Anger Management


The term anger management commonly refers to a system of psychological therapeutic techniques and exercises by which someone with excessive or uncontrollable anger & aggression can control or reduce the triggers, degrees, and effects of an angered emotional state. In some countries, courses in anger management may be mandated by their legal system.

One strategy for controlling anger is finding agreement with another person rather than conflict. The use of deep breathing and meditation can be used as a means of relaxation. Other interventions include learning empathy, stress management skills, forgiveness, changing how you speak about yourself or others and improving optimism. Other approaches emphasize experiential exercises that enable changes in attitude reducing the tendency toward anger. As the issue of anger varies from person to person, solutions need to respect and build upon each individual's life experience.

Some psychologists recommend a balanced approach to anger that controls the emotion and allows the emotion to express itself in a healthy way. Some descriptions of actions of anger management are:

  • Direct: This includes making behavior visible and making communication clear. The end result is to not become resentful but, rather, be honest about the feeling of anger and what is causing it.
  • Honorable: This includes identifying the moral basis for the anger and being willing to dialog around the reason for the anger. In short, this includes taking responsibility for actions.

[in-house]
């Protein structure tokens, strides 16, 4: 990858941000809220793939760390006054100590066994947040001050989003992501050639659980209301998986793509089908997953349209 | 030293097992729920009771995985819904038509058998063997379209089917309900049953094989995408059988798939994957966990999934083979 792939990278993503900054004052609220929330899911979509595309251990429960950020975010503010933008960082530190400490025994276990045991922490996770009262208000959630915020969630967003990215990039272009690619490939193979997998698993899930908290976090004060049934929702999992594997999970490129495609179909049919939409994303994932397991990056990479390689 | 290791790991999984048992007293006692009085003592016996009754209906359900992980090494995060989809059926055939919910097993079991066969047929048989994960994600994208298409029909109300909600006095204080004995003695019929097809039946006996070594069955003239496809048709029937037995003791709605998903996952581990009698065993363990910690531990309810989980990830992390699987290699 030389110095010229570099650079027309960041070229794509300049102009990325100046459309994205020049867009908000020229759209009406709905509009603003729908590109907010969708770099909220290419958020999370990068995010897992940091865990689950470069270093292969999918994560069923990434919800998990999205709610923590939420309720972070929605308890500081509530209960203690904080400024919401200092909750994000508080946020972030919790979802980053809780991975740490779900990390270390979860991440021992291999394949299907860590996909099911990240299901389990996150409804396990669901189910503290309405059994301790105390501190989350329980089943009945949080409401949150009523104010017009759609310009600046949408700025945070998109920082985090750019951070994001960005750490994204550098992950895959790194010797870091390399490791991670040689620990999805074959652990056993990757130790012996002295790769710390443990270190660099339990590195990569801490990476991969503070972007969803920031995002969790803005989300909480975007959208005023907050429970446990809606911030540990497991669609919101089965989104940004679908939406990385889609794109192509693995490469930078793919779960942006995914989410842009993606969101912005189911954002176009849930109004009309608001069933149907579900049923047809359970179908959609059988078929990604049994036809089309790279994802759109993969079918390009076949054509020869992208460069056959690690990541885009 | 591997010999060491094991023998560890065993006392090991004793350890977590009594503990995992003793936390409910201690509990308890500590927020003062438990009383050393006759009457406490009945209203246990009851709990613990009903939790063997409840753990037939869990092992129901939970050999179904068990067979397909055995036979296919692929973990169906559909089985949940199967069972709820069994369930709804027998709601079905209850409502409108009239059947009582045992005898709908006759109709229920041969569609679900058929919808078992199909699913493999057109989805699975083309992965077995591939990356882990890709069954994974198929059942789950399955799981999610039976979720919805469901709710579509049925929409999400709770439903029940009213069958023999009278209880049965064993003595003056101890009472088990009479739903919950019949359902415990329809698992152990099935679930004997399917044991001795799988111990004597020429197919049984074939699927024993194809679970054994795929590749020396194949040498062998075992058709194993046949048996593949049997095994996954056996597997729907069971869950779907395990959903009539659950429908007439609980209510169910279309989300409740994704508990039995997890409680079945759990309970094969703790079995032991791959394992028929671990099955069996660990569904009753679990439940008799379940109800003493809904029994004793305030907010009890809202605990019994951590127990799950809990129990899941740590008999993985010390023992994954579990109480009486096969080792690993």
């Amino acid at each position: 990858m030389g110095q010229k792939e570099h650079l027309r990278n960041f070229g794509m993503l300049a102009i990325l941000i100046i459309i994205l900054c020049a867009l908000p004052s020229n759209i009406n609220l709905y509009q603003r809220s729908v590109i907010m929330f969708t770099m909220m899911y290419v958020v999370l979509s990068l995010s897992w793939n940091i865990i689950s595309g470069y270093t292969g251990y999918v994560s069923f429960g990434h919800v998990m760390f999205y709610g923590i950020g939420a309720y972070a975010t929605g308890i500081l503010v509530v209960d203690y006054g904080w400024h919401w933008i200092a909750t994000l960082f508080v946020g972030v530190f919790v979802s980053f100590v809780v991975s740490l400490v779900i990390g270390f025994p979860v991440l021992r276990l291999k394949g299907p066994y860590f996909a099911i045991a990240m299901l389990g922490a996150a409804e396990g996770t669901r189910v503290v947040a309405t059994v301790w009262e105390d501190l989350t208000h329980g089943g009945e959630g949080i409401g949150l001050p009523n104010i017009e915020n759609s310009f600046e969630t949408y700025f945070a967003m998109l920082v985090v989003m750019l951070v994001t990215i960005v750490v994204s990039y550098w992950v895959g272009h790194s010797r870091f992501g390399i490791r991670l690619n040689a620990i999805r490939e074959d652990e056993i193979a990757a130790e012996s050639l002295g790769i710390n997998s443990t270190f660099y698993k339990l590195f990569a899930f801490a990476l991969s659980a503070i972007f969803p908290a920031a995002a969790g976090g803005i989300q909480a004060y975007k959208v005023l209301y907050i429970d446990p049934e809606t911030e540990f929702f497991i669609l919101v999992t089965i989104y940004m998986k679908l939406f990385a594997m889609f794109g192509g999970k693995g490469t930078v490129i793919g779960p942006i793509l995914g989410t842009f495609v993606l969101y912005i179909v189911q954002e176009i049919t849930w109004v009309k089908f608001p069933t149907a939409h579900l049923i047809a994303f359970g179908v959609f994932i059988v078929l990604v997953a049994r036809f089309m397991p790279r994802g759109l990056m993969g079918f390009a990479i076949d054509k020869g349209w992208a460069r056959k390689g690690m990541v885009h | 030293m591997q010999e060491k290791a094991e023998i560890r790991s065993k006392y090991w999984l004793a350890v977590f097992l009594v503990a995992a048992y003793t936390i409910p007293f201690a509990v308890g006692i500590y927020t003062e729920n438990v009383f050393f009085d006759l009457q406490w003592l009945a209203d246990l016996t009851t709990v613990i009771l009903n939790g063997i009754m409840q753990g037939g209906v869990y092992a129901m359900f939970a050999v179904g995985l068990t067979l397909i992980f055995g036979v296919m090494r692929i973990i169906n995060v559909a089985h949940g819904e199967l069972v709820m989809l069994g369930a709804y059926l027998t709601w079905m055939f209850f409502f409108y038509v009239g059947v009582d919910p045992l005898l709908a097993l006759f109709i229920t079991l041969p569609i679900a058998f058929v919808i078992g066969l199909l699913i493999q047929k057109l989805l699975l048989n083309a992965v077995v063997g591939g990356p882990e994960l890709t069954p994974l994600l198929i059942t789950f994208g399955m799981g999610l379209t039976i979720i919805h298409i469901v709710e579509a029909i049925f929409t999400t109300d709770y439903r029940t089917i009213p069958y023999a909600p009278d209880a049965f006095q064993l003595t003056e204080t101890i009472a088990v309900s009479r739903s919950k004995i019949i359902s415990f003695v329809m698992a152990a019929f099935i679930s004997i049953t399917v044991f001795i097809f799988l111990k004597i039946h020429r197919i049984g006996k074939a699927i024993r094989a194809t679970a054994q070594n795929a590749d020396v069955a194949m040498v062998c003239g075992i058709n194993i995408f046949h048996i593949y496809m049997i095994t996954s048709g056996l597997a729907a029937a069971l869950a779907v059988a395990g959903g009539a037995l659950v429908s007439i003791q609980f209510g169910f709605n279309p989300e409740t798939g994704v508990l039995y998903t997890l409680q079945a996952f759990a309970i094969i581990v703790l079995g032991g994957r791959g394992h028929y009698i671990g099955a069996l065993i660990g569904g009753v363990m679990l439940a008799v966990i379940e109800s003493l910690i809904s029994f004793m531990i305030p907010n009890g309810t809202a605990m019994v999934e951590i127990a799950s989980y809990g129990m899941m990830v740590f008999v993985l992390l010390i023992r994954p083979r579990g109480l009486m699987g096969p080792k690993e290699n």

• Focused: This means staying with the issue of concern and not bringing up irrelevant material.
  • Courageous: This implies careful and thoughtful self-examination. Additionally, this means being willing to admit when one is wrong or when a reaction is inappropriate.
  • Humility: This means seeking the truth instead of being defensive and self-justifying.
  • Forgiveness: This means acknowledging the wrong in someone else's behavior or words and then letting go of bitterness and resentment associated with that wrong.
  • Listen: This means hearing the other person out and asking questions around their feelings and their reasons for their action.
  • Thankfulness: This means finding elements related to the situation where one is genuinely appreciative and expressing that.

A common skill used in most anger management programs is learning assertive communication techniques. Assertive communication is the appropriate use of expressing feelings and needs without offending or taking away the rights of others. It is typically started with the use of "I" statements followed by a need statement. For example, "I feel upset when you don't take my feelings into consideration when you talk about your past relationships. I hope you can be more thoughtful and know what you should and should not say the next time."



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